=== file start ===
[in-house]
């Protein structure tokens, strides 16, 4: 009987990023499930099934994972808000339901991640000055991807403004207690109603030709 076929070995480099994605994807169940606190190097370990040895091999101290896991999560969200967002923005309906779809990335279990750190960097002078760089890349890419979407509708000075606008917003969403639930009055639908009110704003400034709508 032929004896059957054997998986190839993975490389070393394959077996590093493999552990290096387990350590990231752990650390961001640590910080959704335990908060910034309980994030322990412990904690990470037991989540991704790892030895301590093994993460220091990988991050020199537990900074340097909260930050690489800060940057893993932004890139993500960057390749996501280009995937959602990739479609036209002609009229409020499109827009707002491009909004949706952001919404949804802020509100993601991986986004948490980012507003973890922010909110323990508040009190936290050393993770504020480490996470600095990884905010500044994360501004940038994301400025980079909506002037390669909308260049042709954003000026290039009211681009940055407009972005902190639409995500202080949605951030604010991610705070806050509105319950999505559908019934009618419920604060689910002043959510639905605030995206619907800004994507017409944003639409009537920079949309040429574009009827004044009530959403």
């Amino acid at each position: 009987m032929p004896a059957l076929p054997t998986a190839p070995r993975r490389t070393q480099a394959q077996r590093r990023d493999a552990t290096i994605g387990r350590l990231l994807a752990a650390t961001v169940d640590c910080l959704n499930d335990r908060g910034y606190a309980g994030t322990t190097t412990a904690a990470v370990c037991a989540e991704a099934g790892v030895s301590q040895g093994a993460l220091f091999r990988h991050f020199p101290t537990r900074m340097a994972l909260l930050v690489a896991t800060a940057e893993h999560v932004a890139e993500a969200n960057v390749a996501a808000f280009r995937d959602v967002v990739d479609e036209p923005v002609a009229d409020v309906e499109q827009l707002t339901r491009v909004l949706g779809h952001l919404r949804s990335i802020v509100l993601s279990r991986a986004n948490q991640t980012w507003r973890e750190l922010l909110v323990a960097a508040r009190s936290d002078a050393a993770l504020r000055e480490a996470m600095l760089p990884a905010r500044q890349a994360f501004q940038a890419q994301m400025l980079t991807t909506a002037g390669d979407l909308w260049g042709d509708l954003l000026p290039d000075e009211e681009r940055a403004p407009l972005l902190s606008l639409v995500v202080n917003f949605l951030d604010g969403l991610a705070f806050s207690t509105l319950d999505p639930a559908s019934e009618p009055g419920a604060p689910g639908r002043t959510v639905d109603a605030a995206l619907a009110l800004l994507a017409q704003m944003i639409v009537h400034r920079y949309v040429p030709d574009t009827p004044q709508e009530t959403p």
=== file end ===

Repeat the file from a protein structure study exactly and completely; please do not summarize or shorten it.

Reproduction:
[in-house]
């Protein structure tokens, strides 16, 4: 009987990023499930099934994972808000339901991640000055991807403004207690109603030709 076929070995480099994605994807169940606190190097370990040895091999101290896991999560969200967002923005309906779809990335279990750190960097002078760089890349890419979407509708000075606008917003969403639930009055639908009110704003400034709508 032929004896059957054997998986190839993975490389070393394959077996590093493999552990290096387990350590990231752990650390961001640590910080959704335990908060910034309980994030322990412990904690990470037991989540991704790892030895301590093994993460220091990988991050020199537990900074340097909260930050690489800060940057893993932004890139993500960057390749996501280009995937959602990739479609036209002609009229409020499109827009707002491009909004949706952001919404949804802020509100993601991986986004948490980012507003973890922010909110323990508040009190936290050393993770504020480490996470600095990884905010500044994360501004940038994301400025980079909506002037390669909308260049042709954003000026290039009211681009940055407009972005902190639409995500202080949605951030604010991610705070806050509105319950999505559908019934009618419920604060689910002043959510639905605030995206619907800004994507017409944003639409009537920079949309040429574009009827004044009530959403």
């Amino acid at each position: 009987m032929p004896a059957l076929p054997t998986a190839p070995r993975r490389t070393q480099a394959q077996r590093r990023d493999a552990t290096i994605g387990r350590l990231l994807a752990a650390t961001v169940d640590c910080l959704n499930d335990r908060g910034y606190a309980g994030t322990t190097t412990a904690a990470v370990c037991a989540e991704a099934g790892v030895s301590q040895g093994a993460l220091f091999r990988h991050f020199p101290t537990r900074m340097a994972l909260l930050v690489a896991t800060a940057e893993h999560v932004a890139e993500a969200n960057v390749a996501a808000f280009r995937d959602v967002v990739d479609e036209p923005v002609a009229d409020v309906e499109q827009l707002t339901r491009v909004l949706g779809h952001l919404r949804s990335i802020v509100l993601s279990r991986a986004n948490q991640t980012w507003r973890e750190l922010l909110v323990a960097a508040r009190s936290d002078a050393a993770l504020r000055e480490a996470m600095l760089p990884a905010r500044q890349a994360f501004q940038a890419q994301m400025l980079t991807t909506a002037g390669d979407l909308w260049g042709d509708l954003l000026p290039d000075e009211e681009r940055a403004p407009l972005l902190s606008l639409v995500v202080n917003f949605l951030d604010g969403l991610a705070f806050s207690t509105l319950d999505p639930a559908s019934e009618p009055g419920a604060p689910g639908r002043t959510v639905d109603a605030a995206l619907a009110l800004l994507a017409q704003m944003i639409v009537h400034r920079y949309v040429p030709d574009t009827p004044q709508e009530t959403p």